“He did everything right,” Goodove said. “He was an honor student, he was college-bound. By all indications, he was going to make it. Then a drunk driver got him.”

The accident happened at 3 a.m. New Year’s Day on Interstate 264 near the Berkley Bridge.

The drunken driver – Steve F. Morris, 23, of Chesapeake – pleaded guilty to involuntary manslaughter and driving under the influence. He was sentenced to two years and 11 months in prison.

Morris had an extensive driving record, including four previous convictions for speeding and one for driving on a suspended license, Goodove said.

At Morris’ sentencing in August, Hunt’s relatives described the devastation the accident caused their family.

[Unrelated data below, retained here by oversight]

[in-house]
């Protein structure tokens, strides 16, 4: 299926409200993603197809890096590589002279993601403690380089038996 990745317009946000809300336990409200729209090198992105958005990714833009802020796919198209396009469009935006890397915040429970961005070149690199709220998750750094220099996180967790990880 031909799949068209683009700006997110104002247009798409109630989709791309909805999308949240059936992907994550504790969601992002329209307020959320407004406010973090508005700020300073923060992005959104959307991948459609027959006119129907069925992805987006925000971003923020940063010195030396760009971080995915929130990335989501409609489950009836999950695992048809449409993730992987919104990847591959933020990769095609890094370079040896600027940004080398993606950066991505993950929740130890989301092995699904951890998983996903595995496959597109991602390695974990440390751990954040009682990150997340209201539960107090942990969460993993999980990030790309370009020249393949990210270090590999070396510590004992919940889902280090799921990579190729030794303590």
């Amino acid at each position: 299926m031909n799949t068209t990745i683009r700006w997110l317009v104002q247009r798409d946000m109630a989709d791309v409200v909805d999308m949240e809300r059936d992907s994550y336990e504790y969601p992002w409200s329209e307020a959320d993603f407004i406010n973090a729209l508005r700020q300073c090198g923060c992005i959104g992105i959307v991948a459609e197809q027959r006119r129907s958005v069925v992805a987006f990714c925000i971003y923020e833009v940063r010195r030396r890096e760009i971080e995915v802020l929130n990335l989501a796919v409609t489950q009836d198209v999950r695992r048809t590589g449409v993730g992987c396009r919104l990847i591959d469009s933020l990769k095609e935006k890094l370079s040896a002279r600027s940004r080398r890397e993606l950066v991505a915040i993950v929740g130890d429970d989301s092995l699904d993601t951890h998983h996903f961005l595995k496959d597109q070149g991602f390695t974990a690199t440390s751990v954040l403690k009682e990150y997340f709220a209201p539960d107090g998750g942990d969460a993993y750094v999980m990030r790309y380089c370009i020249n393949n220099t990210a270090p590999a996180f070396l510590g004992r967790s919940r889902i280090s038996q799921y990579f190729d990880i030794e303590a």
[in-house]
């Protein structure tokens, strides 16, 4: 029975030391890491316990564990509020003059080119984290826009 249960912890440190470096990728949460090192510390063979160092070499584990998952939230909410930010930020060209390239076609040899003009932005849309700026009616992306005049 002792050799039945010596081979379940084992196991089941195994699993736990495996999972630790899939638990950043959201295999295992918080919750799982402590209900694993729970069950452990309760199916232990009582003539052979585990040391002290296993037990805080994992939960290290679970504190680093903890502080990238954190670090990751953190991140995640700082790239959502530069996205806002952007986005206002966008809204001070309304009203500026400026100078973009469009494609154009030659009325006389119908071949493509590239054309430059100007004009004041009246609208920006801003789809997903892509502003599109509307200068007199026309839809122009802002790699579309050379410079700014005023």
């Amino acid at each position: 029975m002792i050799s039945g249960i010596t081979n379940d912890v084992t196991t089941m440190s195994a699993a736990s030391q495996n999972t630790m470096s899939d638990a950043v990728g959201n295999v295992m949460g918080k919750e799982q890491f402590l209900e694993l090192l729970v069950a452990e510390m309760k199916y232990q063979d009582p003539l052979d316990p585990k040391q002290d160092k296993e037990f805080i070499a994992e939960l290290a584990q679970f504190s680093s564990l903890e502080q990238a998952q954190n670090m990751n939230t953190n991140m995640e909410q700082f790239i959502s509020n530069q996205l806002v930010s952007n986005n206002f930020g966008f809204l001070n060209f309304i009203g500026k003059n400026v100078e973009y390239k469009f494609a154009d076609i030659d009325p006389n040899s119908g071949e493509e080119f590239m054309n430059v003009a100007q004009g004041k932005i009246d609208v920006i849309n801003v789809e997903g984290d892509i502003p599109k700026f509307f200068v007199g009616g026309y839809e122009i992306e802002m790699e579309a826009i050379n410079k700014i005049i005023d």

“My father just sits around thinking of things to do to get his mind off of Smokey,” said Hunt’s brother, Chantalle, in a written statement. “Most of the time my dad keeps to himself. That hurts knowing how he feels. . . It is hard living in a house that nobody wants to be in. I had plans to move out, but now I’m scared to.”

The boy’s mother, Edna R. Floyd, wrote, “There is no more joy and laughter in my household, only the pain and lots of tears. My family is very, very afraid that I die, too, because my pain is so great. My husband watches over me at night so that I will not hurt myself.”

Teachers wrote about what an extraordinary student Ernest was. He was a member of the National Junior Honor Society and the school’s XLR-8 team.

“He was a very positive, upbeat young man who was willing to give of himself. Whenever anything needed to be done, he volunteered,” wrote one teacher, V.E. Valentine.

“Ernest was a joy to teach and was an exemplary student,” wrote five teachers in the XLR-8 program. “Academically, Ernest maintained the honor roll every year of his life. He worked diligently to reap these honors. His polite and trusting manner brought a smile to the faces of his teachers.”